You would think that we would’ve covered something so basic as images much earlier. You might also think that the person preparing these lessons simply forgot to make the images lesson earlier. Well maybe that’s true, but you should welcome something so simple after all that jazz about bits, bytes, and binary counting.

This lesson will go through adding images in simple ways like as centered page headers as well as other ways like incorporating them into your paragraphs so that you have better layout

Adding Images to Your App

Finding Your Image

Adding images to your app is simple. First you’re going to need to find an image you want. I’m going to use the YEI logo in my app. Feel free to download it yourself:

YEI Remake1

Put it in the Right Place

Make a new directory and call it something like, “pics” or “images”. Here’s what my directory looks like. You won’t have a file call ‘’ of course. That’s the file that holds the text that shows up beneath the file list when you look at these project example repositories on GitHub.

Screen Shot 2014-05-19 at 11.39.22 AM

Add it in Code

Go to the place in your app’s code where you want the image to show up. I’m going to put mine on the first page right above the navigation list. Here is the syntax for adding images in HTML:

<img id="image-id" src="image-folder/image-name.png" />

It’s important to give it an id. We’ll talk about that soon.

How Does That Look?

Screen Shot 2014-05-19 at 11.44.11 AM


That doesn’t look right. For one it’s huge. For two it’s cut off on the right side. When we added in the image, we didn’t specify how big or small we wanted it so it just made it full size. We need to specify some things about the image. To do that, we’ll use another language called CSS.

Making Your Own Style Rules

  1. Create a new file called “custom.css”
  2. Add a link to it in the <head> of your app, just below where we link to the main stylesheet
    • Just add the code <link rel=”stylesheet” href=”custom.css” />
    • Put it directly below the link to “style.css”

CSS Crash Course

CSS stands for Cascading Style Sheets. Cascading refers to how styles trump and flow into one another. CSS is how we change the color, size, position, and various other things about the HTML elements that we put into our apps.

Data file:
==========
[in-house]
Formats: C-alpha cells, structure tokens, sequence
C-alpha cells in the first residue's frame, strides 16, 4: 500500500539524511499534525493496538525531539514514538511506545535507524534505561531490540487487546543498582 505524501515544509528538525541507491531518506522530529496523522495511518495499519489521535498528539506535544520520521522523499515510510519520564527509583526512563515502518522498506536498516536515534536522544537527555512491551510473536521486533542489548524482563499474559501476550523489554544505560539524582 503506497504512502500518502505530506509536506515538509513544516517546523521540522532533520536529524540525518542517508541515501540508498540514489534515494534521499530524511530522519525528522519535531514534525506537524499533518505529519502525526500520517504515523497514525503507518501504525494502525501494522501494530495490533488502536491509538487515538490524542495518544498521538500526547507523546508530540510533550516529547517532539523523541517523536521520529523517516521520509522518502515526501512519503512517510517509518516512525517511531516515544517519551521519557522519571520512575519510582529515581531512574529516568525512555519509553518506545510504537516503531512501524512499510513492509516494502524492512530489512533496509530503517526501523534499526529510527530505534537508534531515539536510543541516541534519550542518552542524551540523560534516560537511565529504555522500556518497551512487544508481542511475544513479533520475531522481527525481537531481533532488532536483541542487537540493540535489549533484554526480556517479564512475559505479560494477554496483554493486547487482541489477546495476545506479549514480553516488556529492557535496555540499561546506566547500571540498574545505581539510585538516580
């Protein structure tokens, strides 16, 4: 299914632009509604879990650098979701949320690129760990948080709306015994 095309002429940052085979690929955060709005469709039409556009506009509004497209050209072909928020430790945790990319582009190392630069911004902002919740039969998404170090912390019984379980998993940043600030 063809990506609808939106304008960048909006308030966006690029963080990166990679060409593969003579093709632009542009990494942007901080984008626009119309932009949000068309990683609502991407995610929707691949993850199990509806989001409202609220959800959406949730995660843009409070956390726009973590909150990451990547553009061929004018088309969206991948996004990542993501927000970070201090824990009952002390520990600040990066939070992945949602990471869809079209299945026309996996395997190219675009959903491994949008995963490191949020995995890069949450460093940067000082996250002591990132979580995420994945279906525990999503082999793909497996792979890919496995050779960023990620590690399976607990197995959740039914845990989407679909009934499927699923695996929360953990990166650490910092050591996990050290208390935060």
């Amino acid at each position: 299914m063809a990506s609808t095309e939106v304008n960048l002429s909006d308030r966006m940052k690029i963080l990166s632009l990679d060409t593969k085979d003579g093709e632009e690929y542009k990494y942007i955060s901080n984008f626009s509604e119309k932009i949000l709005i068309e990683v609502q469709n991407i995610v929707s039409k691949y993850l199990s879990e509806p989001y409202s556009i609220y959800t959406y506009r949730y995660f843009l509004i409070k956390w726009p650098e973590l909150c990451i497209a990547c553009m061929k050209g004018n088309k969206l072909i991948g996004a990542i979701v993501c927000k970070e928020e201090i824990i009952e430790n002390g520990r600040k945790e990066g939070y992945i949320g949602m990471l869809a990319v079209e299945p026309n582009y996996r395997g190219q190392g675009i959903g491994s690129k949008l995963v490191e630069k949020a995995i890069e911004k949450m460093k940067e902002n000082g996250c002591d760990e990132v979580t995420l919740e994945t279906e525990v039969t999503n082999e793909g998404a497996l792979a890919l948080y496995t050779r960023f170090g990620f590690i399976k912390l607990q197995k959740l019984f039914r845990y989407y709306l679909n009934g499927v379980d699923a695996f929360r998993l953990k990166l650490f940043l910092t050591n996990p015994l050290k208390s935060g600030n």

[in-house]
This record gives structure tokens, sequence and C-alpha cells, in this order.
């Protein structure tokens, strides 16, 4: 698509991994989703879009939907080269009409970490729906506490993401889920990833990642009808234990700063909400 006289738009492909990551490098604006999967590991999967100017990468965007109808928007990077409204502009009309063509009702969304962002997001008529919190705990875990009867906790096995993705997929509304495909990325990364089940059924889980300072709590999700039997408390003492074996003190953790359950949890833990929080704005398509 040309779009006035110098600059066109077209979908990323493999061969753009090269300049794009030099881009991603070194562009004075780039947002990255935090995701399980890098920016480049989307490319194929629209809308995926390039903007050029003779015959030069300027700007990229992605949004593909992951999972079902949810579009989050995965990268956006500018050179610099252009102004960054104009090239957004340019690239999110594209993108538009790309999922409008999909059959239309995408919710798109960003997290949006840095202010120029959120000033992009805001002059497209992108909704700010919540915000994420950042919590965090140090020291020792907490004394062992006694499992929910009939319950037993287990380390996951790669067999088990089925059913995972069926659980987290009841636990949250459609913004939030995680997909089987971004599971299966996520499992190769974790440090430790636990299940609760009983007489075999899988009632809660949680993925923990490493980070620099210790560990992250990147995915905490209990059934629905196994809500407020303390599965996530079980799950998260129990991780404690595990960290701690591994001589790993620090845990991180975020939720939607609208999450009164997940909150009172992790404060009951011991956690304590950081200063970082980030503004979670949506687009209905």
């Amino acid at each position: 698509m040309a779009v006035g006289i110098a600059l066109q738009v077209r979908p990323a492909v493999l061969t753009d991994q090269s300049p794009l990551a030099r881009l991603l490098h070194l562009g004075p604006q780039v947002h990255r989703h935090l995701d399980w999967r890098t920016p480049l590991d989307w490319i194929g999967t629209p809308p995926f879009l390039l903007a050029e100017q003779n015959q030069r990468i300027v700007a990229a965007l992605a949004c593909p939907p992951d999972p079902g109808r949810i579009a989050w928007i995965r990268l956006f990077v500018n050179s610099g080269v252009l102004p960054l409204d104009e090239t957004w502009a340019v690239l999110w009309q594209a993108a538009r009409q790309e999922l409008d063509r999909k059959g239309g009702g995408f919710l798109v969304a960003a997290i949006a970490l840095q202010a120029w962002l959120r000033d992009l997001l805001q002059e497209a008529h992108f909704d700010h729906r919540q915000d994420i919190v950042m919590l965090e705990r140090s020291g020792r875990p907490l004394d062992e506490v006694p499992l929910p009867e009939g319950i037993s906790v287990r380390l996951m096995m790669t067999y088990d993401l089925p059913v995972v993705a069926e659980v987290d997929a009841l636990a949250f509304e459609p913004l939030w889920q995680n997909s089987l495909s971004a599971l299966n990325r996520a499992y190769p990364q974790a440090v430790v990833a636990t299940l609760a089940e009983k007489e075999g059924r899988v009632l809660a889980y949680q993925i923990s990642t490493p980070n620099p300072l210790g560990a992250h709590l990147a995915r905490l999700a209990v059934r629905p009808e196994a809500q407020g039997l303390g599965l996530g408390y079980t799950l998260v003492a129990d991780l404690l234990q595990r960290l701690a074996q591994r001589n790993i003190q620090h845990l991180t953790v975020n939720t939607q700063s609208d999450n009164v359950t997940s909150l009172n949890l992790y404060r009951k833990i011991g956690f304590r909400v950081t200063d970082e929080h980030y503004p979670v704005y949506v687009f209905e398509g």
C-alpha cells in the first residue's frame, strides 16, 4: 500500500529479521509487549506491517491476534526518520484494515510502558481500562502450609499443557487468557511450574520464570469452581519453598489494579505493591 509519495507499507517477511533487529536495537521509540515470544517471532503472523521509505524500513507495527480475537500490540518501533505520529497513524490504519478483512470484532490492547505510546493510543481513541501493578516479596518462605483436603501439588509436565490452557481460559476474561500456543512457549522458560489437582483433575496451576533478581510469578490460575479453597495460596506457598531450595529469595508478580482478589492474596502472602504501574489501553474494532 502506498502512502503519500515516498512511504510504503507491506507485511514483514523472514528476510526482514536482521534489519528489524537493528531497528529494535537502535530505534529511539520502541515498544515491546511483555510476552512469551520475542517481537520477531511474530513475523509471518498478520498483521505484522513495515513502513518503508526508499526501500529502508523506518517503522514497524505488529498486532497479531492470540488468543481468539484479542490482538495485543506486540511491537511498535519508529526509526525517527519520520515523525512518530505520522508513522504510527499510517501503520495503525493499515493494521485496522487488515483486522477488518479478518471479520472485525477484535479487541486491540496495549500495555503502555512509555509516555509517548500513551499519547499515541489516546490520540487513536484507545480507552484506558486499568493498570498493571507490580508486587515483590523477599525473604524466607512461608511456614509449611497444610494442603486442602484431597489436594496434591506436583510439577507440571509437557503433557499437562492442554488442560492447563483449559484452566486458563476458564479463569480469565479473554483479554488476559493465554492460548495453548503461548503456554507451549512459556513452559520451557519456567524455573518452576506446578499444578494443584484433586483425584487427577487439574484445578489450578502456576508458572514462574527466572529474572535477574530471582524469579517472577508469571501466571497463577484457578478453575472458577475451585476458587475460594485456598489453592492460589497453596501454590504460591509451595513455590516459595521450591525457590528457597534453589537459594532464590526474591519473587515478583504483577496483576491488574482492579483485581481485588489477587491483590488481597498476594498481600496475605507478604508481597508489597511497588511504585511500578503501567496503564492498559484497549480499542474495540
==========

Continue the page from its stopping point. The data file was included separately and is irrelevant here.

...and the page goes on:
#element-id {
  property: value;
  property: value;

Let’s go over what all these parts mean:

  • #element-id  This is what we call the “selector”. It is how we identify the element that we want to alter. Notice that we start it off with a pound sign. When we’re identifying an element by its id, we use a hash tag.
  • {  We enclose our style rules in curly braces
  • property  This is the thing that we want to change about the element. It can be something like “color”, “font-size”, or “text-align”
  • :  a colon goes between the property and value
  • value  This is how we want to change that thing.  Paired up with the properties above, we could set them as “blue”, “16px”, and “center”
  • ;  a semicolon ends a property/value pair
  • } Closes out the CSS

Let’s pretend that we have a paragraph with the id of “rhubarb” and we want to make it have size 16 purple text that is center aligned. We would write the code as follows:

#rhubarb {
  color: purple;
  font-size: 16px;
  text-align: center;

That’s just an example. We’re going to be using a different set of rules. And they require their own explanations.

Styling Our Image

So I want my image to

  1. Be smaller
  2. Be centered

That’s plenty easy to do.

Changing the Size: width

Sizing is generally handled by the height and width properties. We’ll be using width. The reason for this is that we have to make sure that nothing is wider than the width of the screen. It will also automatically scale the height for us.

To alter the height of our image, we’ll just follow the syntax as laid out above:

#logo-img {
  width: 80%;

According to that, the image I put in that was so big will now be 80% of the size of the window. We could have used a different unit of measurement other than percent like, pixels(px). We use percent so that it will change size depending on the size of the screen that our users are viewing it on. Take note that in the following two example images, the image takes up less space, but always the same proportion of space no matter how big the window is.

Screen Shot 2014-05-19 at 11.53.06 AM

Screen Shot 2014-05-19 at 11.53.13 AM

It’s kinda awkward to tell from the pictures, but the second image is of a much wider browser window. The window got wider, but the image always takes up the same proportion. Now we just need to keep it from hugging the left side.

(side note: i’m changing the app navigation panel on the front page back to a list view. I think it looks dumb as a navbar. Just telling you this so you don’t get confused by it changing looks.)

Setting the Alignment: margin-left and margin-right

As you’ve noticed, the image, while the size we want it, is jammed against the left side of the page. English uses a Roman alphabet, so we’re used to reading things left to right. That’s why everything in web design automatically justifies itself to the left of the page. If we were in a society based on a language that reads right to left, like Arabic or Hebrew, then the opposite would be true. Check out this link to see what I mean.